{reference}

A reference is used to insert values from your context (or JSON data) into your template.

{key[|filter1|filterN]}

A reference is a single opening curly brace {, followed by a Dust path, optionally followed by one or more filters, followed by a single closing curly brace }.

A Dust path is one or more Dust keys, separated by dots (.).

A Dust key is one or more of the following characters: a-z, A-Z, _ (underscore), $, 0-9, or -

NOTE: The first character of a reference cannot be 0-9 or -.

{name} is a valid Dust reference.{~n} {0name} is not a valid Dust reference.{~n} {.name} is a valid Dust reference.{~n} {.} is a valid dust reference.{~n} {markup|s}: The |s filter does not escape HTML.{~n} {markup}: HTML is escaped by default. { "name": "name", "0name": "0name", "markup": "<span class=\"highlight\">Markup allowed</span>" }

{! comments !}

A Dust comment is used in a template to include text that will be ignored when the template is rendered.

{! All Dust comments are
multiline comments !}
Comments {! in Dust !}can be used for documentation.{~n} Comments can also be used {! <button>Click me!</button> !}to test or remove features.

{#section/}

A standard section is used to change what level of the context Dust uses to look up values. If the new context is an array, the standard section automatically loops through the array. If an {:else} body is used, its contents are output if the new context does not exist.

{! Outside of the section, Dust looks for values at the root of the JSON context !} The value of name is: {name}{~n} {#extraData} {! Inside this section, Dust looks for values within the extraData object !} Inside the section, the value of name is: {name}{~n} {/extraData} The value of name is: {name}, again.{~n} {#nonExistentContext} This is only output if "nonExistentContext" exists. {:else} Because "nonExistentContext" does not exist, the else body is output. {/nonExistentContext} { "name": "Jimmy", "extraData": { "name": "Kate" } }

A section is a single opening curly brace {, followed by a hash #, followed by a Dust path, followed by a closing curly brace }, followed by some content, then a closing tag using the same Dust path.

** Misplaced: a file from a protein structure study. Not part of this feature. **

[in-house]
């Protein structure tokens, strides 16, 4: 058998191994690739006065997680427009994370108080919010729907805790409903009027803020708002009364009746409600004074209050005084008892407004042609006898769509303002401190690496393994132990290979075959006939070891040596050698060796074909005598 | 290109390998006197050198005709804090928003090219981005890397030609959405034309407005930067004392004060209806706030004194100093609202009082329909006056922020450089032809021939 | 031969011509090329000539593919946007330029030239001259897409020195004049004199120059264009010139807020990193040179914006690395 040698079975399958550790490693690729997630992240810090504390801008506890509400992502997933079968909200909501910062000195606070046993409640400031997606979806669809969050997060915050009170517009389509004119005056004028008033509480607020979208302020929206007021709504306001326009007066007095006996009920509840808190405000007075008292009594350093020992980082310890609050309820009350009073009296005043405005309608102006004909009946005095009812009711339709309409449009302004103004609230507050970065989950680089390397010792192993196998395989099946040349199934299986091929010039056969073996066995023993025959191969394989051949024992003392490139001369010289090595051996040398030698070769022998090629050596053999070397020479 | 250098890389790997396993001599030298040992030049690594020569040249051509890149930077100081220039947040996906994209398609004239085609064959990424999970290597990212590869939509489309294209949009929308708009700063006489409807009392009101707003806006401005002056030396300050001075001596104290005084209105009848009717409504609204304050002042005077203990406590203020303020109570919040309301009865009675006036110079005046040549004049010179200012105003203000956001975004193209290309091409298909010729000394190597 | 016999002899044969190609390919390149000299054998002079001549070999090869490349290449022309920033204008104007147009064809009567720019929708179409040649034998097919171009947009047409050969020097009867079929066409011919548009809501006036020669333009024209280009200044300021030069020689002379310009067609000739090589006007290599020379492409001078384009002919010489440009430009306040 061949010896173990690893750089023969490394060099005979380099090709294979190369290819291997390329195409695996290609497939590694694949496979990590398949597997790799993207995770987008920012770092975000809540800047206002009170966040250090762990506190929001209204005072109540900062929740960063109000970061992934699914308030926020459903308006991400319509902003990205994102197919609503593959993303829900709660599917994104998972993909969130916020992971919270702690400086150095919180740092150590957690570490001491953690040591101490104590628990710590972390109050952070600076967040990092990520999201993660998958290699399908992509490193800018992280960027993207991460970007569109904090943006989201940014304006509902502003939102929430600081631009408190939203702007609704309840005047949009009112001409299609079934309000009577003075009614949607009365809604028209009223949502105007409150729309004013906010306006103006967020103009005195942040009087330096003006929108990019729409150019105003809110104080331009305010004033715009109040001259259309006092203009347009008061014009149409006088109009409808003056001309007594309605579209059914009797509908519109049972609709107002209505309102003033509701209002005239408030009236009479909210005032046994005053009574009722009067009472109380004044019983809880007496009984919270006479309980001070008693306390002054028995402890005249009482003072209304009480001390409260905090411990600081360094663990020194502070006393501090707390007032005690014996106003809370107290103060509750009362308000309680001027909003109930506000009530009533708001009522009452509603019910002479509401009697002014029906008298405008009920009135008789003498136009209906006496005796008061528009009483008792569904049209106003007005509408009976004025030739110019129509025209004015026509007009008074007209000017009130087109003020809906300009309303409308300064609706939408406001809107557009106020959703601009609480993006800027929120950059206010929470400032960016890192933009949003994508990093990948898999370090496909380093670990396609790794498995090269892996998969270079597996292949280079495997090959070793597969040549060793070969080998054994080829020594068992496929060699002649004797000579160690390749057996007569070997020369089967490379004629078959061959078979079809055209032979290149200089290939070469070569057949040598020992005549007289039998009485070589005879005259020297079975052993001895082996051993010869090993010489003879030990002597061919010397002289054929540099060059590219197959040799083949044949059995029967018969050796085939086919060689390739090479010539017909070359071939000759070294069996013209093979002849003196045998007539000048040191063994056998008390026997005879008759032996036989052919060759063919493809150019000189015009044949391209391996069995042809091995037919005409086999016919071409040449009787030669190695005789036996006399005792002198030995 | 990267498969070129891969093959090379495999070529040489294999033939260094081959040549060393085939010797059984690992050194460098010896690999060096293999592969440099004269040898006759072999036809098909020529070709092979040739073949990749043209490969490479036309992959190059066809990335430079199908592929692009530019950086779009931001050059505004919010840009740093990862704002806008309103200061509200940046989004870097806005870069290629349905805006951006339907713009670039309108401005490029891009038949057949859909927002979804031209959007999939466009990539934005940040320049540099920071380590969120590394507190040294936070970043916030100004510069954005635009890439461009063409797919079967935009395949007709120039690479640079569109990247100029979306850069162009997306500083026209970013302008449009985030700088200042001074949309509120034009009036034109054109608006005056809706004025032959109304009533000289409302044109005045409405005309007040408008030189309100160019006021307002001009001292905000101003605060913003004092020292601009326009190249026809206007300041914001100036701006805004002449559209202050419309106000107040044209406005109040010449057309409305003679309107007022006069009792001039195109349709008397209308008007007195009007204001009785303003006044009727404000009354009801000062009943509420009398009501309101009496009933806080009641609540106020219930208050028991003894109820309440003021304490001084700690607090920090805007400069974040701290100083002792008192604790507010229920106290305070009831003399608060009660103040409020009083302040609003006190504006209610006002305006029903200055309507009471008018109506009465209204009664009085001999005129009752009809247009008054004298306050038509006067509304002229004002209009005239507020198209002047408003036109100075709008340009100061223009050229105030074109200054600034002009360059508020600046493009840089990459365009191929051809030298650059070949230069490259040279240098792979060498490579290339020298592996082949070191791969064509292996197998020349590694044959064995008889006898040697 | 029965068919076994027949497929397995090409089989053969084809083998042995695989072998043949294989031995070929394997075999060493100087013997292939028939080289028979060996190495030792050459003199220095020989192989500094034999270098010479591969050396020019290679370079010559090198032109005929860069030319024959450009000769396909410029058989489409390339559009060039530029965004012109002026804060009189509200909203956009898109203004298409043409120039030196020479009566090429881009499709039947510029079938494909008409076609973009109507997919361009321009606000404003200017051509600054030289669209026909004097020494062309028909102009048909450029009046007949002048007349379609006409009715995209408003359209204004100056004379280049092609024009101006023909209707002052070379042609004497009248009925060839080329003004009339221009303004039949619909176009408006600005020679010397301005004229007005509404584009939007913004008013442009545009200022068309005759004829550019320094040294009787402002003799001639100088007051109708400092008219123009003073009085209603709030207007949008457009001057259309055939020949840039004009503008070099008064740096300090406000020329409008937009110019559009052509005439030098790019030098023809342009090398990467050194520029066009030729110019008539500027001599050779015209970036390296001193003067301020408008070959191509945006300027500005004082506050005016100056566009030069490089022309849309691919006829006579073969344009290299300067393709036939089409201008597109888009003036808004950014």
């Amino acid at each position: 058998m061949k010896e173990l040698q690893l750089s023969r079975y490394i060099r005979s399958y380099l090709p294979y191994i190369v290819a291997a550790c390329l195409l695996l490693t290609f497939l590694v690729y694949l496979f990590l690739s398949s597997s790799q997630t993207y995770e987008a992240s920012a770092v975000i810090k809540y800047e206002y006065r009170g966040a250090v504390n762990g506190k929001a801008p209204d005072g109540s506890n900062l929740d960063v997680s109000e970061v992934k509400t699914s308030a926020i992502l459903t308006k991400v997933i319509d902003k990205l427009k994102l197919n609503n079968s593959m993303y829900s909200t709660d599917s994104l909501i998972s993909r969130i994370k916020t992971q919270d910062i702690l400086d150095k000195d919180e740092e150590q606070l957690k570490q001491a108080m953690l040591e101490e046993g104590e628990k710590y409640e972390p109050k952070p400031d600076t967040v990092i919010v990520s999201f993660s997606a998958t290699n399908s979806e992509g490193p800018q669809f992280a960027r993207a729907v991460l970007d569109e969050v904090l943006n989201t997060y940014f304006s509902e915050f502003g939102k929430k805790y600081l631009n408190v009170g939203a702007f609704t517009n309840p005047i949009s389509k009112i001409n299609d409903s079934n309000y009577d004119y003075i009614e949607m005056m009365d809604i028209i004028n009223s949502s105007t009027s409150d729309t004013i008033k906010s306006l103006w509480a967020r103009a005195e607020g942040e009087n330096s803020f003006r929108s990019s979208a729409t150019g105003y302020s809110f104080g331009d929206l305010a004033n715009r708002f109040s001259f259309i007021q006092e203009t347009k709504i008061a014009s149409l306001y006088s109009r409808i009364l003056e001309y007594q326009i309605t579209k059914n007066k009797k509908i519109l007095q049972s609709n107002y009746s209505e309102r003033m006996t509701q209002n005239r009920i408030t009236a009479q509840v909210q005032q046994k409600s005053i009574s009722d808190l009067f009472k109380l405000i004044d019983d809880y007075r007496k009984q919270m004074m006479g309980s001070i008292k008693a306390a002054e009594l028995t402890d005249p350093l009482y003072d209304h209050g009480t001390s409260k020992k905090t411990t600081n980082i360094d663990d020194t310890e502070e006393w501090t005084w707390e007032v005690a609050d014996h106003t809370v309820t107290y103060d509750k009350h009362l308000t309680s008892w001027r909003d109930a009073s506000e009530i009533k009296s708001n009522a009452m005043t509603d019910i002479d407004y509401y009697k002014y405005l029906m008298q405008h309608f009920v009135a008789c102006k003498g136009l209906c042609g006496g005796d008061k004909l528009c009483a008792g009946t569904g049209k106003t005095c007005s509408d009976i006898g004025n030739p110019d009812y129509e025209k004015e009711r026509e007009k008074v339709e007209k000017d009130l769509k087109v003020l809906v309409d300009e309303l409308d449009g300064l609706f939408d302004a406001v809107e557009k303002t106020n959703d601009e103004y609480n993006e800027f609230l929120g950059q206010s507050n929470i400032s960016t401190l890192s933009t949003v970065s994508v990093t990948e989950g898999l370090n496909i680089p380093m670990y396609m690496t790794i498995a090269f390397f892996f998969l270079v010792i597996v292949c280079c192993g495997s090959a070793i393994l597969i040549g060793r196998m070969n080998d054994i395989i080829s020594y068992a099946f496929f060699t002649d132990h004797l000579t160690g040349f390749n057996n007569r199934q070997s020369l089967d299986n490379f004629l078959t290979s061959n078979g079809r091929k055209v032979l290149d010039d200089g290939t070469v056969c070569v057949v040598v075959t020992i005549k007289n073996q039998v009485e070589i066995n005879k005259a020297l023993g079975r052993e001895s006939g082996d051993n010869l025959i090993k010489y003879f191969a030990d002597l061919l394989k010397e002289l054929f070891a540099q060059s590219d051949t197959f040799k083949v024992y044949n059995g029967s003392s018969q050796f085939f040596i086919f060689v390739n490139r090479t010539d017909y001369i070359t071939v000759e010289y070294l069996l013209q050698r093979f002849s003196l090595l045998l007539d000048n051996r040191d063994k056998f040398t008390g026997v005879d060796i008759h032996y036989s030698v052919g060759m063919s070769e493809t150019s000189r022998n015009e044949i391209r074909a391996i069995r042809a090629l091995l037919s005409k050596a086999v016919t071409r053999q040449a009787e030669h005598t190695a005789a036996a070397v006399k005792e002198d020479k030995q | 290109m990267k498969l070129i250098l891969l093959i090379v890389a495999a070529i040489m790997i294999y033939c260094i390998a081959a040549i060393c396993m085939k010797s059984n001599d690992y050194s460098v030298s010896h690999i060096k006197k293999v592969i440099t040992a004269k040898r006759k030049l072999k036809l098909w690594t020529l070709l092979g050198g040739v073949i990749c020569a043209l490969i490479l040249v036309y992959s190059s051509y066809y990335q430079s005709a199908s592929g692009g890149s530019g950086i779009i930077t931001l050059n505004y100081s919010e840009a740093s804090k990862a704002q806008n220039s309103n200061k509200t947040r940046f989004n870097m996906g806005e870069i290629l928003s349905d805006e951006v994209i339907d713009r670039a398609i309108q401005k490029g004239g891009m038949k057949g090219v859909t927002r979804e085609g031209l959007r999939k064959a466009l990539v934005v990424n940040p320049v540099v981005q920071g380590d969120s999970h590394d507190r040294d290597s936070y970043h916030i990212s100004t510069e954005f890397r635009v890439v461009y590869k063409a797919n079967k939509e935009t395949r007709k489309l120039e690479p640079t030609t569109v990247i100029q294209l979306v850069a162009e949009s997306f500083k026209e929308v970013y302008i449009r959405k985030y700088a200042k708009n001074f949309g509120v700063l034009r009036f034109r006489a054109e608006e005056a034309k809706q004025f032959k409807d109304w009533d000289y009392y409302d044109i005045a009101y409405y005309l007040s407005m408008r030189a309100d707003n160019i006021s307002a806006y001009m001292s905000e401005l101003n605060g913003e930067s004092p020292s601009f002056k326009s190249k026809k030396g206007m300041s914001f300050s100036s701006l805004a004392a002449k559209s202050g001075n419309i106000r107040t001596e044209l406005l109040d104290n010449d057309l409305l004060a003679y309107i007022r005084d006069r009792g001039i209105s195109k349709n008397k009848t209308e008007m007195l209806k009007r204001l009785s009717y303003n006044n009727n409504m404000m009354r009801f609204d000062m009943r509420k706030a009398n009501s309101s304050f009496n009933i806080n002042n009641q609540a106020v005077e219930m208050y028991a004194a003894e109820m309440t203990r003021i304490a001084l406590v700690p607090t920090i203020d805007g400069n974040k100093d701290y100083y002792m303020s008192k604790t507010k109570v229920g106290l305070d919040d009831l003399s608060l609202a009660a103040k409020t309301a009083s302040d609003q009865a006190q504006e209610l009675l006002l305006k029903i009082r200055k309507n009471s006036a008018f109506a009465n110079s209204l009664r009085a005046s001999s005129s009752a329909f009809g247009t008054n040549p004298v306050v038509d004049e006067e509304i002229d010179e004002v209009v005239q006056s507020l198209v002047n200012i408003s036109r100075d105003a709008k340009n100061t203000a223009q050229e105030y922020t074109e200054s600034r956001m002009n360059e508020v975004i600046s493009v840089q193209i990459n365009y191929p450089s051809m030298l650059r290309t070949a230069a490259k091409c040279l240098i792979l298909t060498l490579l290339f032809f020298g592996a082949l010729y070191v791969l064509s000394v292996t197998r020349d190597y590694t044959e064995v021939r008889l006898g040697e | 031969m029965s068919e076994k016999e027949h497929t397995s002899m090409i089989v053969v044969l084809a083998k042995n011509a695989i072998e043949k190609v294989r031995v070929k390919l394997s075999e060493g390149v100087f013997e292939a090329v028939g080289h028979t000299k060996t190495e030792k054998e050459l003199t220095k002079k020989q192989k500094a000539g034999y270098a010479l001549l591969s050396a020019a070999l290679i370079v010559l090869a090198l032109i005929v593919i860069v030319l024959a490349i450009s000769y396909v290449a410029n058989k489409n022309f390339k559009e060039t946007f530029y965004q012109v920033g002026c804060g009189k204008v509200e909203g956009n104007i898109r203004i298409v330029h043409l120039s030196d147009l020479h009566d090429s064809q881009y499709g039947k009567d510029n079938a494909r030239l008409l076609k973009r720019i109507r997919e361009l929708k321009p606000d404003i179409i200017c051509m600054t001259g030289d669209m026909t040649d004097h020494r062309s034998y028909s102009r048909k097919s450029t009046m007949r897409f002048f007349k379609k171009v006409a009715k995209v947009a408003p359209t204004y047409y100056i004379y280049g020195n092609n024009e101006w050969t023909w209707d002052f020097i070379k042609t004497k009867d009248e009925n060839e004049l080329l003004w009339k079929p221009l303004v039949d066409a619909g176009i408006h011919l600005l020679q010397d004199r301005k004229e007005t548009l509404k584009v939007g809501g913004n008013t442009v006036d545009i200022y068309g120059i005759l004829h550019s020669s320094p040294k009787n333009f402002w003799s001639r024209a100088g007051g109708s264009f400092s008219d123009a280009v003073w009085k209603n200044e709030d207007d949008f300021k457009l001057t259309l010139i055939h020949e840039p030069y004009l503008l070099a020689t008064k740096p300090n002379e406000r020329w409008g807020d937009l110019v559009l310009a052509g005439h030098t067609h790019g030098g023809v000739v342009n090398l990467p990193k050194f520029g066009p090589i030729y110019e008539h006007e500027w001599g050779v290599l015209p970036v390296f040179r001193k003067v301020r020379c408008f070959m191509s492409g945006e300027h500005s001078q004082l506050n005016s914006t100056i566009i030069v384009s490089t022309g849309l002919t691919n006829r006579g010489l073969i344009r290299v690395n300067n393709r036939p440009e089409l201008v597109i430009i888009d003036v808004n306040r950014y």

Section with content:

{#key}
  Some content
{/key}

Section with {:else} body:

{#key}
  Some content
{:else}
  Some other content, if key doesn't exist in the context.
{/key}

Self-closing section (note: this doesn’t do anything, but is technically valid Dust):

{#key/}

{?exists/}

An exists section is a special type of section that outputs its contents if the value it is referencing exists. The syntax for the exists section is the same as the standard section, but the # is replaced by a ?. However, unlike the standard section, the exists section does not change the context.

{?isReady}Ready!{:else}Wait a minute...{/isReady} { "isReady": false }

{^not-exists/}

A not-exists section is a special type of section that outputs its contents if the value it is referencing does not exist. The syntax for the not exists is the same as the standard section, but the # is replaced by a ^. Unlike the standard section, the not exists section does not change the context.

{^isReady}Not ready yet.{:else}I'm ready to go!{/isReady} { "isReady": false }

{@helper/}

A helper is a special kind of section that executes some JavaScript when it is rendered. For more information on using helpers, see the Dust helpers guide. For more information on writing Dust helpers, see the writing helpers guide.

The answer is {@eq key=answer value=42}42{:else}wrong{/eq}. { "answer": 42 }

{<inline-partial/}

An inline-partial is an inert piece of Dust that can be inserted in one or more places in a Dust template. An inline-partial is inserted using a block. For example use cases of inline-partials and blocks, see the base and override templates guide.

An inline-partial is defined as a single opening curly brace {, follwed by a less than sign &lt;, followed by a name (with the same characters allowed in a Dust key), followed by a single closing curly brace }, followed by some content, followed by a closing tag.

{<classNames}primary hero{/classNames}

A self-closing block is defined as a single opening curly brace {, followed by a plus sign +, followed by the name used in the inline-partial, followed by a forward slash and single closing curly brace /}. Alternatively, a block can have content. A block’s content is output only if a matching inline-partial is not found. For more info, see the base and override templates guide.

{+greeting}Hello!{/greeting} world. {<greeting}Howdy{/greeting} {}

{>partial/}

A partial is used to include one dust template inside of another dust template.

All characters are valid in a template name. However, if the template name includes characters that aren’t allowed in Dust references, you should wrap the template name in quotes when including it as a partial.

Basic example:

{> my_template /}
{> "my template name has *special* characters" /}

With parameters:

{> my_template_with_params foo="bar" contacts=friends /}
You want to know if I'm ready? {>exists/} { "isReady": "totally" }

{~special}

A special is converted to a special character

A special is a single opeing curly brace {, followed by a tilde ~, follwed by any of the characters in a reference, followed by a single closing curly brace }. Dust supports five “specials”:

You{~s}can{~s}add{~s}spaces{~s}and{~n}new-lines with Dust specials.{~n}{~n}Curly braces that are usually reserved for {~lb}dust{~rb} syntax can be created with Dust specials, too. {}

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